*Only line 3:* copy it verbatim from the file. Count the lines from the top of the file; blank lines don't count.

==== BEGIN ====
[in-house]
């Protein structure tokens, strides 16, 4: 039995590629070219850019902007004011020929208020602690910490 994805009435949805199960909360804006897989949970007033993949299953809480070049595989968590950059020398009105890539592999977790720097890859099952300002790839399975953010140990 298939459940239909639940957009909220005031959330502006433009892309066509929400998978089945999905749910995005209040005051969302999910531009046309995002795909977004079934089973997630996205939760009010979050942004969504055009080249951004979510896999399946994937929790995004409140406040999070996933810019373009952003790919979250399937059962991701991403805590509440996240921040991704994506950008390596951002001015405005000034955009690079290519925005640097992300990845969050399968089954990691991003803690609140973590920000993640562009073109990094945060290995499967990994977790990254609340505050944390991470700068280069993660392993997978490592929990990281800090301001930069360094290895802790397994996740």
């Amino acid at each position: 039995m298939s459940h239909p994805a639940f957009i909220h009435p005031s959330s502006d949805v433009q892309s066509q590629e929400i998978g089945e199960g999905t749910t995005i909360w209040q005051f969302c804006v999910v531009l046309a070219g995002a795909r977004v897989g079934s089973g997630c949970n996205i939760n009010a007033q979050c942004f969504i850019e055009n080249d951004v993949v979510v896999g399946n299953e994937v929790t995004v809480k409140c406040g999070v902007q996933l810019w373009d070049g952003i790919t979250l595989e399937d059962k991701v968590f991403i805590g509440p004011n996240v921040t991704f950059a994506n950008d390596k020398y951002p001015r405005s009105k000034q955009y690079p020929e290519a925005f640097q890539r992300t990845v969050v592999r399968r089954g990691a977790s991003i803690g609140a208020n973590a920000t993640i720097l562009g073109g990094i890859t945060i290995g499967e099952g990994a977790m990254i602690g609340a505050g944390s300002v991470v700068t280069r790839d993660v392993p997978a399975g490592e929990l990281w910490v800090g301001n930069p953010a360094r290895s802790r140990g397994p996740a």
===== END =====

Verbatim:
């Amino acid at each position: 039995m298939s459940h239909p994805a639940f957009i909220h009435p005031s959330s502006d949805v433009q892309s066509q590629e929400i998978g089945e199960g999905t749910t995005i909360w209040q005051f969302c804006v999910v531009l046309a070219g995002a795909r977004v897989g079934s089973g997630c949970n996205i939760n009010a007033q979050c942004f969504i850019e055009n080249d951004v993949v979510v896999g399946n299953e994937v929790t995004v809480k409140c406040g999070v902007q996933l810019w373009d070049g952003i790919t979250l595989e399937d059962k991701v968590f991403i805590g509440p004011n996240v921040t991704f950059a994506n950008d390596k020398y951002p001015r405005s009105k000034q955009y690079p020929e290519a925005f640097q890539r992300t990845v969050v592999r399968r089954g990691a977790s991003i803690g609140a208020n973590a920000t993640i720097l562009g073109g990094i890859t945060i290995g499967e099952g990994a977790m990254i602690g609340a505050g944390s300002v991470v700068t280069r790839d993660v392993p997978a399975g490592e929990l990281w910490v800090g301001n930069p953010a360094r290895s802790r140990g397994p996740a």